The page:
Voters' favoured choice as next SNP leader (Panelbase / Sunday Times, 21st-24th February 2023)
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Voters' favoured choice as next SNP leader (Panelbase / Sunday Times, 21st-24th February 2023)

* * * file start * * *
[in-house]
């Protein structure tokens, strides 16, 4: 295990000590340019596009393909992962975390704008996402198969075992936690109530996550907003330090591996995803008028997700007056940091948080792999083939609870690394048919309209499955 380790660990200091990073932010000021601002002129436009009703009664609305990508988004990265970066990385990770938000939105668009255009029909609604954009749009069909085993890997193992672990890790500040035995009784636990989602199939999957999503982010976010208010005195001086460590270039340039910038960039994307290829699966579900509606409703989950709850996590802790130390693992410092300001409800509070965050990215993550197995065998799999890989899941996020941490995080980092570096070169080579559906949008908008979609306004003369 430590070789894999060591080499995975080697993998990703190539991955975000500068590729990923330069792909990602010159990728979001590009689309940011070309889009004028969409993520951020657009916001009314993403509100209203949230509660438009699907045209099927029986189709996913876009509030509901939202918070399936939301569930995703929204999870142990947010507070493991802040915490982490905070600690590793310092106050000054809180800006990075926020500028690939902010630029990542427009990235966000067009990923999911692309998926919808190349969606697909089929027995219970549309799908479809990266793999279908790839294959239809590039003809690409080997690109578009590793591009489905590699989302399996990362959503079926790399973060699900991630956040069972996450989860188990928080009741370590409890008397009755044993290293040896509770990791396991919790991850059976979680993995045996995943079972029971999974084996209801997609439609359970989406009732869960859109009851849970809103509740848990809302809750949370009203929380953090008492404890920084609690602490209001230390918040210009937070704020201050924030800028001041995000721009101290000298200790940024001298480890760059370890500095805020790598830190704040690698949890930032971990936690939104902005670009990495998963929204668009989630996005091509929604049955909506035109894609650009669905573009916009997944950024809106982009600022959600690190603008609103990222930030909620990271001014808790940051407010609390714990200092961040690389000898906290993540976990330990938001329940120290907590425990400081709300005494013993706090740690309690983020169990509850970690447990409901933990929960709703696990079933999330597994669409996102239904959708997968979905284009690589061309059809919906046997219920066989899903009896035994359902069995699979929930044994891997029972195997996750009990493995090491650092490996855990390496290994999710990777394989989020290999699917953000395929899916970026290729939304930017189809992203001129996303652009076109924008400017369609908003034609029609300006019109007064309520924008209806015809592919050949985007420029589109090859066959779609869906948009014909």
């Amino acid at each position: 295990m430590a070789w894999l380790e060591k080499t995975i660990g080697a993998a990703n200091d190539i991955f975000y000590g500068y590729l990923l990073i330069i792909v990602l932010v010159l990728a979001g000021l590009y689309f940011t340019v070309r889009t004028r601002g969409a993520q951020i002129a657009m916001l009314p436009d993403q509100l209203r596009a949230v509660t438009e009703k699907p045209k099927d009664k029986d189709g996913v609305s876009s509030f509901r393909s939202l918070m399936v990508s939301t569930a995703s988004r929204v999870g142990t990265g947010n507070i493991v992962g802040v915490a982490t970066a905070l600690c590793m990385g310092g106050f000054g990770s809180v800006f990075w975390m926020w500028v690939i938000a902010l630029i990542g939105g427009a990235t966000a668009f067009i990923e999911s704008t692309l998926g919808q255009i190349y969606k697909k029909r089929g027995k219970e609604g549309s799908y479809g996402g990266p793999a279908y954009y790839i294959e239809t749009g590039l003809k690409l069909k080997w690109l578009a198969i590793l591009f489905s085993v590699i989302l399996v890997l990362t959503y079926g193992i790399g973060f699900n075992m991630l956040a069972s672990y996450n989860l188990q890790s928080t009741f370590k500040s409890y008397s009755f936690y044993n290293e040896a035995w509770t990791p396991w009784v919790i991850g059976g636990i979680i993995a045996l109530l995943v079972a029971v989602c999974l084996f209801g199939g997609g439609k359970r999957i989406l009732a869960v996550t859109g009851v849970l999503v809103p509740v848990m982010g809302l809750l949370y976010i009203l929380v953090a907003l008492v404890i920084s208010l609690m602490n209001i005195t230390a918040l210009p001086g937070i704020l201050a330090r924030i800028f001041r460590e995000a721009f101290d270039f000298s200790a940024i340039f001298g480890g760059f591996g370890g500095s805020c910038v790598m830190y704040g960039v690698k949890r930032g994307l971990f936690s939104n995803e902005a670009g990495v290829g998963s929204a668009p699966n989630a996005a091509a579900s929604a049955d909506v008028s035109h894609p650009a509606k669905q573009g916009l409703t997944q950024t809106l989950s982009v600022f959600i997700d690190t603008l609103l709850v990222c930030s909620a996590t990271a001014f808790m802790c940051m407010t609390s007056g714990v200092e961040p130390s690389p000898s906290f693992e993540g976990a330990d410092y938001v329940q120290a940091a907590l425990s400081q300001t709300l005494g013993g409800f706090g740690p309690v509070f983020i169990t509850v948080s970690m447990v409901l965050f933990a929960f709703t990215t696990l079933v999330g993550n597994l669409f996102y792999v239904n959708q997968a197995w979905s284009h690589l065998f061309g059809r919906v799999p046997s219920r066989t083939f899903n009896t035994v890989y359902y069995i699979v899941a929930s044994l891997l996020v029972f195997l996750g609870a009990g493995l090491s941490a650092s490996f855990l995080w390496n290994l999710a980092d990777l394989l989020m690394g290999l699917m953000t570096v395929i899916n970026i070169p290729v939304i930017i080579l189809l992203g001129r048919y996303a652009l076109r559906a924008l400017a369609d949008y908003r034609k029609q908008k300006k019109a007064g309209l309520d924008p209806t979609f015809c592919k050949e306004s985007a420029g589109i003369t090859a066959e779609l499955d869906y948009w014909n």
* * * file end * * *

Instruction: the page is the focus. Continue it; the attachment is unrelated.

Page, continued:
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You might remember that after the Supreme Court verdict last autumn, the Tories' Adam Tomkins seemed to panic because he realised that he and others had misstepped by being far too triumphalist. He had used a football score analogy to present the ruling as a crushing defeat for independence, which pretty obviously implied that the right to choose or reject independence lay in the hands of judges in London, rather than in the hands of the people of Scotland. So he hurriedly backtracked by deleting his tweet and then stressing that there was still a democratic route to independence, or to a vote on independence. He summed up that route as "persuasion". He said the ruling had simply left the legal decision in the hands of the UK Government & UK Parliament - but it was obviously unrealistic to expect London to allow the independence question to be revisited when public opinion hadn't changed much since the 2014 referendum. Support for independence had "only" increased from 45% to 50%, so barely no change at all. So what the SNP and the independence movement needed to do was increase the support in opinion polls for both independence and for a referendum to such a high level, and to a high level on such a sustained basis, that the UK Government would be bound to take note and allow a referendum.